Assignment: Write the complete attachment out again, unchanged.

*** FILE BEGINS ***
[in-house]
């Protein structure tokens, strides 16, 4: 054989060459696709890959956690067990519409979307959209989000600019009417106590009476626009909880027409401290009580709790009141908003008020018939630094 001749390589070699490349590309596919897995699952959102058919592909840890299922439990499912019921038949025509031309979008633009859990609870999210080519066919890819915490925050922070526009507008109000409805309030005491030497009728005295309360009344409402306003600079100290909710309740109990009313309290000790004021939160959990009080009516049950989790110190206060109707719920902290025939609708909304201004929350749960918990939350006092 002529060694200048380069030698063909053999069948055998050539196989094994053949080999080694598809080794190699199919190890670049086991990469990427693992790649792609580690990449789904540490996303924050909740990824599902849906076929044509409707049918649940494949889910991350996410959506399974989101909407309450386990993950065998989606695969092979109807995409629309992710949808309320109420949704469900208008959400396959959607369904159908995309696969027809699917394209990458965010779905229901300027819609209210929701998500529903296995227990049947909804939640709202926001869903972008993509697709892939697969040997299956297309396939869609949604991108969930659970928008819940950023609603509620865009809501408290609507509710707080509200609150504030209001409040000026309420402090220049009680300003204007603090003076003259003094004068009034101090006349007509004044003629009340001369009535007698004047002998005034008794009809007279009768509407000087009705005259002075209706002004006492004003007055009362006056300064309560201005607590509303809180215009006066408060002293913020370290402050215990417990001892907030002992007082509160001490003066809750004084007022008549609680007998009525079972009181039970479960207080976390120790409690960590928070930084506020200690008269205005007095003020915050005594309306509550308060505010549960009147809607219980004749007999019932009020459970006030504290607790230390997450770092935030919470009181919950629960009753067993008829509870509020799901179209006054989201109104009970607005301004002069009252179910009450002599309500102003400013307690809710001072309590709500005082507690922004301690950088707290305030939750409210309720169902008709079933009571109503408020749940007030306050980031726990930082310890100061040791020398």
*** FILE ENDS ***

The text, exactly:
[in-house]
């Protein structure tokens, strides 16, 4: 054989060459696709890959956690067990519409979307959209989000600019009417106590009476626009909880027409401290009580709790009141908003008020018939630094 001749390589070699490349590309596919897995699952959102058919592909840890299922439990499912019921038949025509031309979008633009859990609870999210080519066919890819915490925050922070526009507008109000409805309030005491030497009728005295309360009344409402306003600079100290909710309740109990009313309290000790004021939160959990009080009516049950989790110190206060109707719920902290025939609708909304201004929350749960918990939350006092 002529060694200048380069030698063909053999069948055998050539196989094994053949080999080694598809080794190699199919190890670049086991990469990427693992790649792609580690990449789904540490996303924050909740990824599902849906076929044509409707049918649940494949889910991350996410959506399974989101909407309450386990993950065998989606695969092979109807995409629309992710949808309320109420949704469900208008959400396959959607369904159908995309696969027809699917394209990458965010779905229901300027819609209210929701998500529903296995227990049947909804939640709202926001869903972008993509697709892939697969040997299956297309396939869609949604991108969930659970928008819940950023609603509620865009809501408290609507509710707080509200609150504030209001409040000026309420402090220049009680300003204007603090003076003259003094004068009034101090006349007509004044003629009340001369009535007698004047002998005034008794009809007279009768509407000087009705005259002075209706002004006492004003007055009362006056300064309560201005607590509303809180215009006066408060002293913020370290402050215990417990001892907030002992007082509160001490003066809750004084007022008549609680007998009525079972009181039970479960207080976390120790409690960590928070930084506020200690008269205005007095003020915050005594309306509550308060505010549960009147809607219980004749007999019932009020459970006030504290607790230390997450770092935030919470009181919950629960009753067993008829509870509020799901179209006054989201109104009970607005301004002069009252179910009450002599309500102003400013307690809710001072309590709500005082507690922004301690950088707290305030939750409210309720169902008709079933009571109503408020749940007030306050980031726990930082310890100061040791020398």